Sunday, November 24, 2013

I Dream of Gina

Bloody dream group.

You think it would be easy after all this time in the group. You have a dream, You give a dream and then you have a week to go through the consequences. For those who've seen me through the process, you know that there is a bit of a process in working through a dream. Normally, I'm cactus the day after, processing what ever has gone one, then things get better. It is a confronting, thought provoking, at times angering, at times calming. You never know what is going to go on until you get there. You never know how it's going to effect you.

So last Wednesday I ended up giving my dream. One that I'd had in the morning and one that left me rather perplexed. It's a bit of shit of a dream, when you think about it. Worse than the Tony Abbott one from a few months ago. Worse than being on a fishing boat in the middle of a swirling sea with the hold full of dead, frozen men wearing the dress of Communist China. Worse than being an invisible person at the funeral of a friend.

The dream, I was with two friends in the Gina Rinehart's apartment at night stealing some of her dinner service - three side plates that were stainless steel, very ornate plates that were in the pattern of the Sun God figure from the Roman Baths at Bath. The three of us left but we were intercepted by the police. We told the police that were going to give the plates back.

Strange dream. That I was dreaming of Gina Rinehart scares me somewhat. The stainless steel (though they were very dull for stainless steel) plates got to me as they were in the pattern of a a Roman Sun God that I know from a wall in the Roman Baths in bath. That they were stainless steel and not sterling silver seemed a bit strange. Stainless steel is clinical, it's used in surgery, it takes out the smell of garlic from your hands.

Then there was the talk of the dream. Discussions about me stealing a bit of power, not feeling worthy of being powerful, not having any permanence, my absolute fear of commitment. Lots of stuff came up  - and all of it has been resonating, chewing over and keeping me awake at night for a bit. Not that Gina Rinehart was in the dream - but it was her place and I was stealing her things. And then there is Bath, and the Sun God, that I remember sitting in front of for a long time the last time I was there.

When we look at dreams we look at the people in them. Like Gina Rinehart. I try not to think about her an how she's raping the countryside and gathering wealth at the rate of knots. I find her a rather sad character, one that warrants some pity. A daughter of a wealthy man, forever proving herself as the son he didn't have (yes, I know that's ringing a few bells). A woman who's alienated most of her family. A woman who's not overly feminine. A woman who appears to not fit in completely in any world she inhabits, even though she's a paragon of the corporate world. Other words that got bandied around were evil, screwed up, lonely, sociopathic... some of these words I can apply to myself - some I can't. It's a bit hard admitting that there's a lonely sociopath inside you. I'll admit to this one. Family trait.

As for Bath, why would that come up? I love Bath - the city in the South of England. I've been there three times. Studied it at University. It has healing waters. It's a beautiful city.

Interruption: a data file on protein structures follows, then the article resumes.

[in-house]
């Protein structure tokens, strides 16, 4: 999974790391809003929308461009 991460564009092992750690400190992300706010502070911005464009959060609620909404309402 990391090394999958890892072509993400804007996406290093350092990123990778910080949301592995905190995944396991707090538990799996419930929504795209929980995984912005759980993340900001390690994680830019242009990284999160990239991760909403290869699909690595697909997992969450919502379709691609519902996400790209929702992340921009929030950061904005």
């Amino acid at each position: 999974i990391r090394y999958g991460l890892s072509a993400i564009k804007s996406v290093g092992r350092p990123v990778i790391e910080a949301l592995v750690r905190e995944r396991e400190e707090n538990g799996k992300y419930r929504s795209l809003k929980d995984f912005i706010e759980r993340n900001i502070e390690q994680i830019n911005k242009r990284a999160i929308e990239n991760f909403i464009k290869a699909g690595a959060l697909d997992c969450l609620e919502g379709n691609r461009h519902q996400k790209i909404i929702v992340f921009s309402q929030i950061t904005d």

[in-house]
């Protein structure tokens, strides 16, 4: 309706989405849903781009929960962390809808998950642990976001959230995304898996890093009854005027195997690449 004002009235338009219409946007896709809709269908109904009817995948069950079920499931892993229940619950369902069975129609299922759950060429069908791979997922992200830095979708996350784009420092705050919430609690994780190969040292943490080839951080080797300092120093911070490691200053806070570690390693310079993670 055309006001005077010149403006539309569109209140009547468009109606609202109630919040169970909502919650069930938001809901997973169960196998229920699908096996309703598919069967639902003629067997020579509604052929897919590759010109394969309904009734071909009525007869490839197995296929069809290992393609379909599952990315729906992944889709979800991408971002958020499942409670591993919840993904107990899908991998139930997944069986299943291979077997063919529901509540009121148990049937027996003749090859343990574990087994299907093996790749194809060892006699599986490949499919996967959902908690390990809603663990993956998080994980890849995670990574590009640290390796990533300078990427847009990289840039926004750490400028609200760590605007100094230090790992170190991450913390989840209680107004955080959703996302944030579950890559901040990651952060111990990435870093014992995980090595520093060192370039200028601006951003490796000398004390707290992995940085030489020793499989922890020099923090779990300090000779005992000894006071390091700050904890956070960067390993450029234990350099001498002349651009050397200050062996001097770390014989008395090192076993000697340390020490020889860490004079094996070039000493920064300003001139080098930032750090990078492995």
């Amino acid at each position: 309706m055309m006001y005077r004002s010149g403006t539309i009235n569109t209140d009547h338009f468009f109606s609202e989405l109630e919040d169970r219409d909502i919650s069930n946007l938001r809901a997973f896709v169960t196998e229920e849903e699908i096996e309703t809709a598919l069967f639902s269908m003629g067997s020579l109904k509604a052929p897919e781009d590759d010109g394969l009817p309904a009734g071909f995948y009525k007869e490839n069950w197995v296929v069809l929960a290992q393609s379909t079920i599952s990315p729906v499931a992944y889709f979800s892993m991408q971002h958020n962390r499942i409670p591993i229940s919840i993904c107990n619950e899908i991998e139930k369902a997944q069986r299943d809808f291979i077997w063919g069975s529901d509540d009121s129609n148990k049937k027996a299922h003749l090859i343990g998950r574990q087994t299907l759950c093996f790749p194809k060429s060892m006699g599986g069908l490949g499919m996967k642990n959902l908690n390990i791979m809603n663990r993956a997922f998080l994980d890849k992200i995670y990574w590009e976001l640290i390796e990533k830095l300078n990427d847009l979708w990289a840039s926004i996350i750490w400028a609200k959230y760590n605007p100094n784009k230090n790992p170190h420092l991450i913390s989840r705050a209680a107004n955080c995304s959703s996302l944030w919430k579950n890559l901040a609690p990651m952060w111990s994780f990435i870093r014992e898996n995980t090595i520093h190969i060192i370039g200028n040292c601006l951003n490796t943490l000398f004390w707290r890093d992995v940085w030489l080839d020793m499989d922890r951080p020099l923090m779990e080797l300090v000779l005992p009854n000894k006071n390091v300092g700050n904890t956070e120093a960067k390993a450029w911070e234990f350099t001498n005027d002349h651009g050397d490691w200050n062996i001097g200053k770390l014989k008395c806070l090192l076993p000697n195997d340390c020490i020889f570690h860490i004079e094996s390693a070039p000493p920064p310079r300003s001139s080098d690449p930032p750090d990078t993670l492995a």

It's also about the only place I've been on holiday with a boyfriend. I've been there twice with a boyfriend in tow - different boyfriends, different years. Still, it took me a while to work that out. The last time I was there in 2010, a friend was talking about coming with me, but that didn't happen. Bath is a city of promises, some broken, and memories, mostly good. That was another thing that came up in the group - my almost pathological fear of commitment in all forms. I won't even commit to getting a cat - though in my defence, I travel a lot and I don't think it would be fair in the creature.

This dream group can be very befuddling. 

I've been keeping an eye on myself over the week and discovered a few things:

I comfort eat after I've been around hospitals - even visiting them. 
Exercise is a drug - and a good one at that. 
I prefer it when my flat is semi-clean.
The thought of seeing a financial adviser later in the week is about as palatable as having two-yearly pap smear with a cold speculum.
I have no concept of what it is to be in a long term relationship - not ever being in one I just don't have a clue.
Friday night movies are the best way to chill out after a hard week.
Sleep fixes almost everything.

Unless you have Gina Rinehart in your dreams.

I'm interested in seeing where this takes me.

Sunday, November 17, 2013

In the beginning...

Being a writer is a tainted business.

There are things that they don't tell you about when you embark on this journey - such as striving for perfection will never get you anywhere other than frustrated, upset and hardhearted. Or that writer's block is the most soul destroying thing on the planet. Or that there are days when you really, really, really don't want to write, even when you have either a section of a manual (or in my current state, polish an application letter an a CV that needs to be done by the end of the night) to get in my a certain time. Then there are times when you are writing, but you're not writing what you want to be writing. And then, when you're writing what you want to write, you're not happy with it....